Living without fear
I wrote Barefoot In The City – Raising Happy, Strong Kids whilst living in the middle of a busy city, where the skyline had been replaced by skyscrapers and trees cut down to make way for developments – schools, shopping malls, towering condominium blocks. People who knew this place before ‘progress’ came often talked about the monkeys swinging on the trees and butterflies dancing in the still afternoon air. On weekends when we drove out of the city into the receding rainforest, we used to see families of monkeys migrating, sometimes walking single-file along the sides of the motorway, in search of a new home. Once, we witnessed something rather distressing – a baby monkey had been run over by the savage traffic and its mother was howling in despair whilst trying to retrieve her child’s corpse as juggernauts and cars thundered uncaringly by.
My children’s father stopped the car and risked his life to help the monkey. Many years on, I still berate him for dicing with death in front of his children.
“It’s precisely because my children were watching that I did what I did,” he said with his usual confidence.
He wanted to show them another way of being, namely one where we are all part of the same existence and are somehow connected to everyone and everything. And crucially, we cannot afford to lose that connection, because it is, quite simply, fundamental to life. Children know this wisdom instinctively – this is why they are fearless until we teach them fear from a misguided and skewed perspective. Behind our concrete walls, metallic cages and certificates of achievements, we live fearful of nature and fearful of our true nature, becoming more and more estranged each year.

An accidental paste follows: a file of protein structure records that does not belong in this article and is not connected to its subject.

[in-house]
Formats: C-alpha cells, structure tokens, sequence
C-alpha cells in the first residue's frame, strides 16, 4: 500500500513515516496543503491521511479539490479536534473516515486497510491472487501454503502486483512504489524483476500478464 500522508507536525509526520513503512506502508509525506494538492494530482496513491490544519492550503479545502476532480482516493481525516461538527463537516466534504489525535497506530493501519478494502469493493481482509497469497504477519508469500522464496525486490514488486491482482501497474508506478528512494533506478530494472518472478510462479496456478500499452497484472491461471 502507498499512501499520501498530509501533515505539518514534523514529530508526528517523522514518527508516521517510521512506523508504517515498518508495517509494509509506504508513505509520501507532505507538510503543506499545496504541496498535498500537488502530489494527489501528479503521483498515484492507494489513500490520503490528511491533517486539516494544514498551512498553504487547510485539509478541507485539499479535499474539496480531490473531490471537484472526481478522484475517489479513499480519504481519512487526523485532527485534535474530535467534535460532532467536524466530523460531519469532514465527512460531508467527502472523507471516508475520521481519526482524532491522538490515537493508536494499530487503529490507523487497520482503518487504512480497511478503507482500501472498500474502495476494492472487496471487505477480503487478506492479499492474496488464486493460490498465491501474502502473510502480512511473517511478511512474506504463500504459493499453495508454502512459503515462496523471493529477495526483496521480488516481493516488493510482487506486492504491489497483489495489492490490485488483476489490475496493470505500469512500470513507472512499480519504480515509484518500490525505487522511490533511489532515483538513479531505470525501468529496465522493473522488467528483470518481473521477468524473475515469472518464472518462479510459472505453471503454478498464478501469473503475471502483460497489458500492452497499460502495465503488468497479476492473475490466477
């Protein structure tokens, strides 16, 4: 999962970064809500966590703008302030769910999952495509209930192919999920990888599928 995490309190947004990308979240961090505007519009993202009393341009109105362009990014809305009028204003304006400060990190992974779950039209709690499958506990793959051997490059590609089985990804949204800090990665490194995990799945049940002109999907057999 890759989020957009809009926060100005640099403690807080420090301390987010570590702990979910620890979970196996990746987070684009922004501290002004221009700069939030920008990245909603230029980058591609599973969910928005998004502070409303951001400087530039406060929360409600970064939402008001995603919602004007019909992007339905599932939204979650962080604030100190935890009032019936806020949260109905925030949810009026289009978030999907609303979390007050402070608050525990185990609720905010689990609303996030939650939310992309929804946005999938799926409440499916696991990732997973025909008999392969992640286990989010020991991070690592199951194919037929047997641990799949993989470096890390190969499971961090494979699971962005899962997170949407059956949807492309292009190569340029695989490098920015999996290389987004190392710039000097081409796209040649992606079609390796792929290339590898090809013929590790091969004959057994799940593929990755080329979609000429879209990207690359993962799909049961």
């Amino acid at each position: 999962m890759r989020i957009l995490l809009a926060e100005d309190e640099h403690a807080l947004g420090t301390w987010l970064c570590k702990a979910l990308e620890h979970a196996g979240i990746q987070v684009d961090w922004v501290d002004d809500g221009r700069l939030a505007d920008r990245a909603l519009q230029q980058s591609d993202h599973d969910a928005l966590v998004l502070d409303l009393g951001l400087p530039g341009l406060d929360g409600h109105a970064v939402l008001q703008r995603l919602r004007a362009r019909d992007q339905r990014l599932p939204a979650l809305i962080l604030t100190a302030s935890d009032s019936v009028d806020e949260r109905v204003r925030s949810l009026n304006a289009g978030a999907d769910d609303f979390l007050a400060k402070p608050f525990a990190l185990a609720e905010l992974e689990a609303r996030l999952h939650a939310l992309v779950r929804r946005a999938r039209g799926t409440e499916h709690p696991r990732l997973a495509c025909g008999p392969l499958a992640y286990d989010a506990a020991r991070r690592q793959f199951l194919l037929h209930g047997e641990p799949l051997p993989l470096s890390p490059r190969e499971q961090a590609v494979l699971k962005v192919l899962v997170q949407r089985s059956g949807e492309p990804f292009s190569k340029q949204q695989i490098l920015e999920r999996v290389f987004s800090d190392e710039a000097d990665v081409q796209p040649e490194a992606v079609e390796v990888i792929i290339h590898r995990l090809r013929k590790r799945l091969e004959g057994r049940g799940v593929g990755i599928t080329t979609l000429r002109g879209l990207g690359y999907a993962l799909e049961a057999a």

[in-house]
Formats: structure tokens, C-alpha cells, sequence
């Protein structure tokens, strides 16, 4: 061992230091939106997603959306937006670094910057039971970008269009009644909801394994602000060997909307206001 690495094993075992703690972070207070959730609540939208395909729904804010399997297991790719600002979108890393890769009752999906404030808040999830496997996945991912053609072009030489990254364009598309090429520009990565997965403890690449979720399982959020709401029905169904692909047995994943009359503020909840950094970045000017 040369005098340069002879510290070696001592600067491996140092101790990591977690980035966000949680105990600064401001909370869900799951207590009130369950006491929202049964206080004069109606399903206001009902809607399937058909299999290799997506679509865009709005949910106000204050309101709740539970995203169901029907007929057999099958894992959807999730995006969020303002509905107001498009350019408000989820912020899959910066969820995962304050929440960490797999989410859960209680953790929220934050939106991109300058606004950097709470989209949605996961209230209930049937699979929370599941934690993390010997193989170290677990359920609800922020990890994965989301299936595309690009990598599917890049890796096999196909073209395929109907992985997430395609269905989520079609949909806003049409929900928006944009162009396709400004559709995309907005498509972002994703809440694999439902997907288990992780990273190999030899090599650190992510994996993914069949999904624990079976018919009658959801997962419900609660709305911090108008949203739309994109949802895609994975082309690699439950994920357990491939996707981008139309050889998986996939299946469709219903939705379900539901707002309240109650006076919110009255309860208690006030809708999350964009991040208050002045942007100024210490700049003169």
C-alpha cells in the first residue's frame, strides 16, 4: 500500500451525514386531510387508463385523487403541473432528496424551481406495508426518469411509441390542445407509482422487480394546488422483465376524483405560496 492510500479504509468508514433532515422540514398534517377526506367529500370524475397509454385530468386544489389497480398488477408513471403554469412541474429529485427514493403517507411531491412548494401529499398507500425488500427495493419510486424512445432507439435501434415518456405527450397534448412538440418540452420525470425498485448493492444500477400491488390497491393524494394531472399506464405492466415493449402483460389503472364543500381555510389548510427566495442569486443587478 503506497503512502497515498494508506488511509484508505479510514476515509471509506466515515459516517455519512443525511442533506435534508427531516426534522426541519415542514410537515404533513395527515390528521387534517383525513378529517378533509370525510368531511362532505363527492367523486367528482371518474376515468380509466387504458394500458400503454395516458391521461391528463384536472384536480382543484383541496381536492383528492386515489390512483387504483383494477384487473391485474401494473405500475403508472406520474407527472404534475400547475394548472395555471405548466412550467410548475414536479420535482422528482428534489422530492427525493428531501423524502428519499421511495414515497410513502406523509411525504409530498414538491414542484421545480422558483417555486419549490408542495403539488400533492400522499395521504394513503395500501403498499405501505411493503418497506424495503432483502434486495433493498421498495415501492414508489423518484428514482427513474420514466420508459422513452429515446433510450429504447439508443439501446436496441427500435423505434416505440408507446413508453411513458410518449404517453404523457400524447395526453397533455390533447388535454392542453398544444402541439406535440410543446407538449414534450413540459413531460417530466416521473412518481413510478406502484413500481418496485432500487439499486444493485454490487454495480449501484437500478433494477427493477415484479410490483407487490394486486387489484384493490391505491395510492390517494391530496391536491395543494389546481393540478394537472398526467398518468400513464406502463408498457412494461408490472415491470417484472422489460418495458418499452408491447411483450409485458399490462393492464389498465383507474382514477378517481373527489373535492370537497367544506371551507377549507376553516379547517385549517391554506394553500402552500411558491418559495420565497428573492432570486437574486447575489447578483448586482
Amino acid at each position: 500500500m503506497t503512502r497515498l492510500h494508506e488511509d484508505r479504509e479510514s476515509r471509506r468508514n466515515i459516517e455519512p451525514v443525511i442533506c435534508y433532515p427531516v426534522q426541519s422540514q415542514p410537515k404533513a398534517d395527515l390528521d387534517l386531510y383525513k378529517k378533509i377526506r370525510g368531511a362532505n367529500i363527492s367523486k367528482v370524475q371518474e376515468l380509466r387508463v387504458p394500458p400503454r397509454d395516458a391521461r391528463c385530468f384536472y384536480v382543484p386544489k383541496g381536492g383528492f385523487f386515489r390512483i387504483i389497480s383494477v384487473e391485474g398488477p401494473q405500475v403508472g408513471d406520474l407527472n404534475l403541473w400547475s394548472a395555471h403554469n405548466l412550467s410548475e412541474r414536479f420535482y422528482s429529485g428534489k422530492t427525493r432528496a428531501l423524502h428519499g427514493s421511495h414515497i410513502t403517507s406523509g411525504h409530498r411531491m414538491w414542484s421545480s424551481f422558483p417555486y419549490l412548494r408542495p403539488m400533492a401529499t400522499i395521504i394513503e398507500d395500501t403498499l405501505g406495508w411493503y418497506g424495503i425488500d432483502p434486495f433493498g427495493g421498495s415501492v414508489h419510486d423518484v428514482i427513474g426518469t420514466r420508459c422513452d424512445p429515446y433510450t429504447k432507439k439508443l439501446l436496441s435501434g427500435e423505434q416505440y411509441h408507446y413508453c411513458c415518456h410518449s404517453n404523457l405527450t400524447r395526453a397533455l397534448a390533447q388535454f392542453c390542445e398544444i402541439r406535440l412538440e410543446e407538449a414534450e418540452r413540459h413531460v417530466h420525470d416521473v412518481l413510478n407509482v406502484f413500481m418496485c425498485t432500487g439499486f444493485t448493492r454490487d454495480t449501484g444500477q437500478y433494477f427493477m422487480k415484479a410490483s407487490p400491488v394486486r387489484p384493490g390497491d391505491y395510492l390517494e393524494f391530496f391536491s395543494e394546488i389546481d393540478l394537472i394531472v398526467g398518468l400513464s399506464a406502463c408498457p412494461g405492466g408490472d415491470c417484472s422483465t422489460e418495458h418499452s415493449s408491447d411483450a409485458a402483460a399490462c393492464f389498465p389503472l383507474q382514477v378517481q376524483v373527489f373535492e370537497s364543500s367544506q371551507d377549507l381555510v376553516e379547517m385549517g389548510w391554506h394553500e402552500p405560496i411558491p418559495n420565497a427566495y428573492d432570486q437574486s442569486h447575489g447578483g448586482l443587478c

Being connected again
When we moved to the city from a sleepy seaside town in southern England, my youngest daughter refused to wear shoes for months. She would insist on going barefooted everywhere (hence the title of my parenting book), to the chagrin of most people. Her father just laughed and rejoiced in his daughter’s fight to walk barefoot in a world peopled by folks wearing shoes. We couldn’t figure this out for the longest time, until a wise person told us that 4-year-old Georgina was struggling to stay connected to nature. He complimented us for not forcing her to go against her inner knowing, because after all, dirty feet can easily be washed clean.
In the light of this understanding, we set out to make our city home as close to nature as we possibly could, and it was the best thing we could do for Georgina. She grew strong and fearless, with compassion and a surprising soft spot for animals and vulnerable beings. Though she claims she can’t swim, she was happy enough as a child to swim for miles out in the Javanese sea without any buoyancy aid and she understood sea life as taught by the visionary Roderick des Tombes, the first of her many life teachers. We realised that indeed, she couldn’t swim in the school swimming pool, but she was fine in the open ocean. I think she has the ocean and the earth and the stars within her, even though she now lives in grey and concrete south London.